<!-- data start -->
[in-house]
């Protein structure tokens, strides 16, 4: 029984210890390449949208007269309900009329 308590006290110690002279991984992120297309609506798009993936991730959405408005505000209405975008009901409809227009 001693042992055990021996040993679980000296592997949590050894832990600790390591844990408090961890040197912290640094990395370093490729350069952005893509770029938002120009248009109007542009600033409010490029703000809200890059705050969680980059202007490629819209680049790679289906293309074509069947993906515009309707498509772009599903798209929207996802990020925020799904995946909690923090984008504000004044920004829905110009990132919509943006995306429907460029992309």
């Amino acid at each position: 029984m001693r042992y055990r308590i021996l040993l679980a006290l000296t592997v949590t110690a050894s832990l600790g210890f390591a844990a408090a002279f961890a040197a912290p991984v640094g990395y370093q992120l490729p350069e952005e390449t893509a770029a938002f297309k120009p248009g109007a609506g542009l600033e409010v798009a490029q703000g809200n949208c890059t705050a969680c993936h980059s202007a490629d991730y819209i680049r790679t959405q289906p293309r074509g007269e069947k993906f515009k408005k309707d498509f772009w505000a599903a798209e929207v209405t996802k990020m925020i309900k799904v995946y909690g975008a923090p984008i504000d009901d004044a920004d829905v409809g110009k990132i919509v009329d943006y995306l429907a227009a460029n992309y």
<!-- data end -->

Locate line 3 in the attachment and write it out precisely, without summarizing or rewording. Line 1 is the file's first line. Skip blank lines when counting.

């Amino acid at each position: 029984m001693r042992y055990r308590i021996l040993l679980a006290l000296t592997v949590t110690a050894s832990l600790g210890f390591a844990a408090a002279f961890a040197a912290p991984v640094g990395y370093q992120l490729p350069e952005e390449t893509a770029a938002f297309k120009p248009g109007a609506g542009l600033e409010v798009a490029q703000g809200n949208c890059t705050a969680c993936h980059s202007a490629d991730y819209i680049r790679t959405q289906p293309r074509g007269e069947k993906f515009k408005k309707d498509f772009w505000a599903a798209e929207v209405t996802k990020m925020i309900k799904v995946y909690g975008a923090p984008i504000d009901d004044a920004d829905v409809g110009k990132i919509v009329d943006y995306l429907a227009a460029n992309y």